Meat of a deer carrying a baby is also not taken.
The sight of an elephant was believed to lead to the birth of a child as fat as an elephant creating problem of the womb as well as in the process delivery.
www.indianngos.com /districts/tirap.htm   (353 words)

 Gateway to Sikhism : Sikhism FAQs:What is the attitude of Sikh Faith towards non-vegetarian food?
The Gurus did not like the taboo on meat when more important things like control over desires or passion were ignored.
The position with regard to the meat of the cow or beef, is that the Sikhs do not venerate the cow like the Hindus.
However, beef is not a taboo for the Sikhs as Halal is. A non-vegetarian Sikh can take beef or pork as readily as any other meat.
allaboutsikhs.com /mansukh/076.htm   (766 words)

 Kikkoman Soy Sauce - Food Forum   (Site not responding. Last check: 2007-11-05)
Yet Japan was unaffected by this particular culinary aspect of China: early Japanese cooking was more strongly influenced by the injunction against eating meat that arrived with the introduction of Buddhism in the sixth century.
This meat-eating taboo came to Japan by way of China, but Buddhism was not the state religion of China, nor was it closely associated with the ruling classes, as it was in Japan.
The oldest extant records, dating from the late seventeenth century, indicate that it consisted of balls made of a paste of thrush meat, shrimp and ground walnuts, which were deep-fried in oil, then covered with a sauce thickened with kuzu (a perennial of the bean family) starch.
www.kikkoman.com /forum/015/ff015.html   (837 words)

 Food Resource [http://food.orst.edu/], Oregon State University, Corvallis, OR
In addition, we are almost incapable of "tasting" without considering the input of our other senses: the sound of sizzling meat, the glowing color of a ripe fruit, the slightly oily crunch of a potato chip, the soft yielding flesh of a perfect avocado, its color blending seamlessly from jade to chartreuse.
If a cannibal was asked about the flavor of the meat, and the quality of the translation of the question and answer were adequate, the probability is still great that the cannibal would not be able to describe it well.
Although Seabrook saw the victim killed in battle, the meat he was served was that of an ape, not a man. He left Africa without achieving his goal -- and knowing that he was going to have to write up his experiences as if he had been successful.
food.oregonstate.edu /ref/culture/taboo_allen.html   (5513 words)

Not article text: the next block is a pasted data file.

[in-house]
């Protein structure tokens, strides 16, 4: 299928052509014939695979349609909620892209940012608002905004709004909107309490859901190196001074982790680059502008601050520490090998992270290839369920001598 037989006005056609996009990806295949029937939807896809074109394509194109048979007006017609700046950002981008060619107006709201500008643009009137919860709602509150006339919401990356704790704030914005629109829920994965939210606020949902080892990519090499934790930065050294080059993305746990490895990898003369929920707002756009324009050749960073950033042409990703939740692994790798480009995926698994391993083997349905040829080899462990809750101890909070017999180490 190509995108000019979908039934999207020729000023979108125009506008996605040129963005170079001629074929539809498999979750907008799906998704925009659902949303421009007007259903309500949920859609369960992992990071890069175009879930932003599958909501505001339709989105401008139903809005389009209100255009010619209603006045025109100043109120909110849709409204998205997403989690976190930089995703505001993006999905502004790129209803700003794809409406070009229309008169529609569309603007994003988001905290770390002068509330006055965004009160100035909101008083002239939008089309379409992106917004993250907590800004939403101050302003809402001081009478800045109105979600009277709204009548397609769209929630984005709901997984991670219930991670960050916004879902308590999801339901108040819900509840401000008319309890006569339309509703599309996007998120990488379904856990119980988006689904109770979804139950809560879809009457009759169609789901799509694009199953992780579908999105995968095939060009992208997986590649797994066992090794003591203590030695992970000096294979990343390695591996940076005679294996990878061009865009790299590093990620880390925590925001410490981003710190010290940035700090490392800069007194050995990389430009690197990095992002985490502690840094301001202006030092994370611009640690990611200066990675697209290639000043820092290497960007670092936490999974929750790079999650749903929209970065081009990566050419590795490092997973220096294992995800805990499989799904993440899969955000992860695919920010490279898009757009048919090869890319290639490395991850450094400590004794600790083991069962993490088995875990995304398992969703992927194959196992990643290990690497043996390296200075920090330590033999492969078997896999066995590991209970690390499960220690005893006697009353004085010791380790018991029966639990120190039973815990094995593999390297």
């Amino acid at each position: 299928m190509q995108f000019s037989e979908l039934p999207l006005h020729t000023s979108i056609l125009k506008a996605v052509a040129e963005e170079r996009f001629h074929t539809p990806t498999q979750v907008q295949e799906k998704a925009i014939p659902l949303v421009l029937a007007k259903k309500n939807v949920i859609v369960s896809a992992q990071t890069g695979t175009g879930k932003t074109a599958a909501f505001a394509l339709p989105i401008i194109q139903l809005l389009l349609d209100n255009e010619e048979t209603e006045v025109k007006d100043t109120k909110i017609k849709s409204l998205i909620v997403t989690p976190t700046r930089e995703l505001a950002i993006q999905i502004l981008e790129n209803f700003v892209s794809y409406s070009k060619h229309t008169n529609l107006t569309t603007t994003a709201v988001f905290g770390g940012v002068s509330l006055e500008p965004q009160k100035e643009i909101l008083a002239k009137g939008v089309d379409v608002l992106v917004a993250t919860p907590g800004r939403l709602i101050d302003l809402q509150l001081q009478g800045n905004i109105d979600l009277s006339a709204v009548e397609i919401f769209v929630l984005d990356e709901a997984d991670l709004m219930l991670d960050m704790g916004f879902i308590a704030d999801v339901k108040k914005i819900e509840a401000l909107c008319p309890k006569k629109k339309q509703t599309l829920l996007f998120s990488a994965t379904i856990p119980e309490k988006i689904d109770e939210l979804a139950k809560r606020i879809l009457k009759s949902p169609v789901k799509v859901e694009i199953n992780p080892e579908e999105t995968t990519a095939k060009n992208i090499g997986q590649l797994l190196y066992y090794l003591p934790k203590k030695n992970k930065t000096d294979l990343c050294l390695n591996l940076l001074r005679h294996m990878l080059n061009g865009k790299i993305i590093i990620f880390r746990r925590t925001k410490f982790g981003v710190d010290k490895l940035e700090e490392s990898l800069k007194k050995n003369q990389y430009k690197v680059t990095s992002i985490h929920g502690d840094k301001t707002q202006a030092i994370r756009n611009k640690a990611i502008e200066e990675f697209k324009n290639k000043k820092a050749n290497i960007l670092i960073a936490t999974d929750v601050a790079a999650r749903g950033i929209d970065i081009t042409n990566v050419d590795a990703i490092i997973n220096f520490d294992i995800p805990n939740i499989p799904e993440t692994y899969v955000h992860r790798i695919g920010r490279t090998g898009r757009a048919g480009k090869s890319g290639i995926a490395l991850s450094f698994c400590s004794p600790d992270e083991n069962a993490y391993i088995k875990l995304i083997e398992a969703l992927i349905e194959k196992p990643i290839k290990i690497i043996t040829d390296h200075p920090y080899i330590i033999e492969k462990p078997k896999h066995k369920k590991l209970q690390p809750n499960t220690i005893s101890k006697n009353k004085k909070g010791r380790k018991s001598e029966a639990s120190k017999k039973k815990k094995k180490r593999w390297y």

While it is one of the most common meats consumed by the
Other meat beasts are as dirty as pigs.
The relevance of the pork taboo for archaeologists is that the teeth of cooked pigs are highly resilient to biodegradation.
www.edinformatics.com /culinaryarts/food_encyclopedia/pork.htm   (423 words)

 Rahu Ketu B Pijan Lama Jyotisha   (Site not responding. Last check: 2007-11-05)
For example, the taboo on exotic marriages does not apply to royalty, who frequently marry foreigners to gain alliances for their tribe.
Taboos are usually necessary or inescapable items which are forbidden by the culture.
Or when a person from a culture where meat (or a particular kind of meat) is taboo, starts eating those taboo/polluted foods.
www.bena.com /sherpa1/bpa/Topics/Rahu_Ketu.htm   (11234 words)

 Ancient Egypt and pork... ? - EgyptSearch Forums
It seems fairly common knowledge among "mainstream" egyptologists that there was a taboo against the pig in upper egypt before the unification, though pork was consumed widely in lower egypt.
I think all this, taken in combo, represents as strong evidence of a general taboo against pork in Ancient Egypt as the archeological digs might be of its widespread consumption.
Even if the taboo wasn't observed at all times, in all settlements, by all the people -- the taboo was there and this is something egyptologists shouldn't play down.
www.egyptsearch.com /forums/Forum8/HTML/000580.html   (3717 words)

 OSB: Meat frary   (Site not responding. Last check: 2007-11-05)
For the most part, meat for human consumption comes from domesticated animals bred specifically for this purpose, and killed in an Slaughterhouse.
Some types of meat are taboo for certain religions (such as pork or beef) while others are due to their association as pets in those countries, with the notable exception of rabbits in the Western Culture.
Buddhist cuisine belief advises against killing animals because of the bad karma believed to be generated.
www.onesimpleband.com /meat-grinders/meat-frary.html   (572 words)

Everything new, especially foreign, was in and everything old, especially if it was indigenous, was out.The water buffalo — the mainstay of Asian agriculture for a millennia — became an embarrassment and an all-too-visible symbol of low-tech, even no-tech, present backwardness, apathy and rural poverty.
Their meat is, therefore, tough and stringy.“But when the buffalo is raised as a meat producer,” says Steane, “you get a completely different quality.
Today, Australia’s buffalo meat and milk industry is so high-tech that buffalo round-ups are often carried out by helicopter.
www.tribuneindia.com /1998/98aug29/agro.htm   (3593 words)